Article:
GULFPORT, Miss. — The White House said Monday BP appears willing to set up a massive victims compensation fund, as President Barack Obama set out on a fact-finding tour in the stricken Gulf Coast that he said would help him get tough with the oil company's leaders.
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Spokesman Bill Burton, speaking to reporters traveling with Obama aboard Air Force One to the Gulf, said the White House and BP were "working out the particulars," such as the amount of the fund and how it will be administered. The account would be run by an independent third-party entity, Burton said, and would run into "the billions of dollars," although he wouldn't give a specific amount.
"We're confident that this is a critical way in which we're going to be able to help individuals and businesses in the Gulf area become whole again," the spokesman said.
BP's board was meeting Monday in London to discuss deferring its second-quarter dividend and putting the money into escrow until the company's liabilities from the spill are known.
The administration had said Obama was ready to force BP, if necessary, to set up the fund, and Burton said Obama aides are "confident we have the legal authority" to do that.
Obama's two-day trip to Mississippi, Alabama and Florida is his latest step as the administration tries to come to grips with the nation's worst environmental disaster. The president plans to address the nation from the Oval Office Tuesday night after his return, and will announce some new steps to restore the Gulf Coast ecosystem, already battered before the spill, said a senior administration official. The source spoke on condition of anonymity so as not to upstage the president's announcements.
Then on Wednesday Obama is meeting for the first time with BP executives, probably including the company's much-criticized CEO, Tony Hayward. Later in the week, company officials will have to face Congress in hearings on the spill.
The White House has been using every power of the presidency to extract concessions from BP as efforts continue to stop the leak. They add up to Obama's most concerted efforts so far to assert leadership in face of the calamity.
Burton said, for example, that Obama on Tuesday night will address both worker safety and food safety "to make sure the American people know we're doing everything we can and we're monitoring in each and every place possible."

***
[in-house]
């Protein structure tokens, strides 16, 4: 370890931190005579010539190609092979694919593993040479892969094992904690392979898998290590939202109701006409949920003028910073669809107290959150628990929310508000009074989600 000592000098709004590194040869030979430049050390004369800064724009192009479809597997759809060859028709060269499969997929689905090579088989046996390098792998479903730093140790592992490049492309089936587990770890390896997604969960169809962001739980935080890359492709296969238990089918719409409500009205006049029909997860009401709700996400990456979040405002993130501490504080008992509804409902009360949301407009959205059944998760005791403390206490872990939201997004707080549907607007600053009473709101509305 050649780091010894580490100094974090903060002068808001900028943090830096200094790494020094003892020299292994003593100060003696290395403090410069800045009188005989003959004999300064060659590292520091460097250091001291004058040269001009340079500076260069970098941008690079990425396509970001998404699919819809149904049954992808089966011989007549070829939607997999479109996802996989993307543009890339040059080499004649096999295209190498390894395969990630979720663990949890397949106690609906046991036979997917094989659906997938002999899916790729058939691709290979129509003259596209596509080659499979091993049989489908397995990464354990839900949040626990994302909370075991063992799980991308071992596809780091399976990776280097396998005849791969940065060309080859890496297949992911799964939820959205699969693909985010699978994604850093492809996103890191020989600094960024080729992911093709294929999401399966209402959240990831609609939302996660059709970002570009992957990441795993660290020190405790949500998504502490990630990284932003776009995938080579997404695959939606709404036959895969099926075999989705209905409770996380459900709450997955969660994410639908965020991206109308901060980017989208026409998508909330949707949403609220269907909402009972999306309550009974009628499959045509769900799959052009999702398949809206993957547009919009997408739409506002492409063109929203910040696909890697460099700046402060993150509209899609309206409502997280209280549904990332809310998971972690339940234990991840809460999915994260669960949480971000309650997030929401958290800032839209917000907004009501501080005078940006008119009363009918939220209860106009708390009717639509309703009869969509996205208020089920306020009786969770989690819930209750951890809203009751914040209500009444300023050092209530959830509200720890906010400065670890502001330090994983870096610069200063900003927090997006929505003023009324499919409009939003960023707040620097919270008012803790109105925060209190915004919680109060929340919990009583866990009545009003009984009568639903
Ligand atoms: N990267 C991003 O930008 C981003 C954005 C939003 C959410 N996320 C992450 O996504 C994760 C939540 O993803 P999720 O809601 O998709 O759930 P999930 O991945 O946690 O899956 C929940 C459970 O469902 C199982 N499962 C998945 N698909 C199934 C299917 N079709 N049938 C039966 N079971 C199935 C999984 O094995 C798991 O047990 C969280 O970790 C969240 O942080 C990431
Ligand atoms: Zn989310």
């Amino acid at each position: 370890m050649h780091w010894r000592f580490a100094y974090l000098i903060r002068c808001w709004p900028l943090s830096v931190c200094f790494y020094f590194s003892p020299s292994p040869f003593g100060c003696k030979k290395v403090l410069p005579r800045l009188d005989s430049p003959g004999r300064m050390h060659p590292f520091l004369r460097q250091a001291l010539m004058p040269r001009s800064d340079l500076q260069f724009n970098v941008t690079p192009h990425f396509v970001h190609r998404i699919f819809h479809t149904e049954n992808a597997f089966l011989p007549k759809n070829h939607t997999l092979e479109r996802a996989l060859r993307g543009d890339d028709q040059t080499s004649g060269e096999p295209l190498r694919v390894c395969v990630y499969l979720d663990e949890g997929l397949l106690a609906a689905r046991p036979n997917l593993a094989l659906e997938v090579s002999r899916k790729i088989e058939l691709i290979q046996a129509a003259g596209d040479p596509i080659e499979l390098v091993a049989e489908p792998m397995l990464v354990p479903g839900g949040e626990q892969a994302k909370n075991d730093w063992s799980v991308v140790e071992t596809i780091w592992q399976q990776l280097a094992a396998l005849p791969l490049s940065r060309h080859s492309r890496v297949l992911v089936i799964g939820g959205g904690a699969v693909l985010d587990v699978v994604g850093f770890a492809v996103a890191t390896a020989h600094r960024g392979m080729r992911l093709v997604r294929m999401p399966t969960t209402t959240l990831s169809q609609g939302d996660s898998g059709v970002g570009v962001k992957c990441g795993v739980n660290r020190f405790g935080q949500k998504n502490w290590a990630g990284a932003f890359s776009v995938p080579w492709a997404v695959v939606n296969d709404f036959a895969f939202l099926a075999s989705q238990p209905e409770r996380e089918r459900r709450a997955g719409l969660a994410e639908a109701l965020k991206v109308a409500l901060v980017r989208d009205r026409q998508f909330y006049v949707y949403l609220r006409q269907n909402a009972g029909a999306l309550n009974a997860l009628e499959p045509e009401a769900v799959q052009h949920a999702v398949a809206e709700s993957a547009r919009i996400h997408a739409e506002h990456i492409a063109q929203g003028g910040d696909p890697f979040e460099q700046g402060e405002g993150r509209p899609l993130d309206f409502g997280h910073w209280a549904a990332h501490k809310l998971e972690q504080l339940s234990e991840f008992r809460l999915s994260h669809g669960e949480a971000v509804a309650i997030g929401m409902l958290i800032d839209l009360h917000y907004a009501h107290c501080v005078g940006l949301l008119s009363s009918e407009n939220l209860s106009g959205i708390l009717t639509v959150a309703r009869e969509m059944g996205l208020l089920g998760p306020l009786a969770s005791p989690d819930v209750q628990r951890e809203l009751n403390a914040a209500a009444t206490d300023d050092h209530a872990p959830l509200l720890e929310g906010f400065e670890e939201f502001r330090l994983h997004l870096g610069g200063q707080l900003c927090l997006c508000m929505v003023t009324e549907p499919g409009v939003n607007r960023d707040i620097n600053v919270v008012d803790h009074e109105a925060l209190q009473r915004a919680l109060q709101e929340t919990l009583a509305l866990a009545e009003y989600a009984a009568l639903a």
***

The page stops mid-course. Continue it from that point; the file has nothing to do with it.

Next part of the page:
Obama also will use the speech to argue for passage of comprehensive energy and climate change legislation, a case he has been making recently almost every time he addresses the spill. Sen. Joe Lieberman, I-Conn., said he Monday hopes Obama will directly support legislation that puts a price on carbon dioxide emissions produced by coal-fired power plants and other large polluters.
The symbolism of using the Oval Office for an address for the first time in Obama's presidency was deliberate, and a decision made by the president himself, Burton said.
Obama's first stop on Monday was a briefing at a Coast Guard station here on Mississippi's coast, where he said that the two days in the region would help him prepare for Wednesday's showdown with BP. In particular, Obama said there continues to be problems with claims for damages and with effective coordination.
"We're gathering up facts, stories, right now so that we have an absolutely clear understanding about how we can best present to BP the need to make sure that individuals and businesses are dealt with in a fair manner and a prompt manner," the president said.
He then headed to lunch with some local residents.
The administration said earlier Monday that BP had responded to a letter sent over the weekend asking the company to speed up its ability to capture the spewing oil from its well 5,000 feet below the ocean's surface.
In its response, BP said it would target containing more than 2 million gallons of oil a day by the end of June, up from about 630,000 gallons of crude a day now. High-range estimates from researchers advising the government have said that as much as 2.1 million gallons a day could be billowing from BP's runaway well.
Coast Guard Admiral Thad Allen said BP's commitment would be reviewed over the next couple days by outside industry experts to "make sure it's going to be responsive."
Asked how much oil is still being released daily despite the containment efforts, Allen said it remained unclear. "That's the $100,000 question," he said on Air Force One.
Regardless, the leak won't be killed for good until relief wells are completed in August.
As of Monday morning, between 40.7 million and 114.5 million gallons of oil have spilled in the Gulf of Mexico since the Apr. 20 oil rig explosion, according to estimates of spill rates made by scientists advising the federal government. That far outstrips the Exxon Valdez disaster.
BP said its costs for responding to the spill had risen to $1.6 billion, including new $25 million grants to Florida, Alabama and Mississippi.
Associated Press writers Matthew Daly and Seth Borenstein in Washington contributed to this story.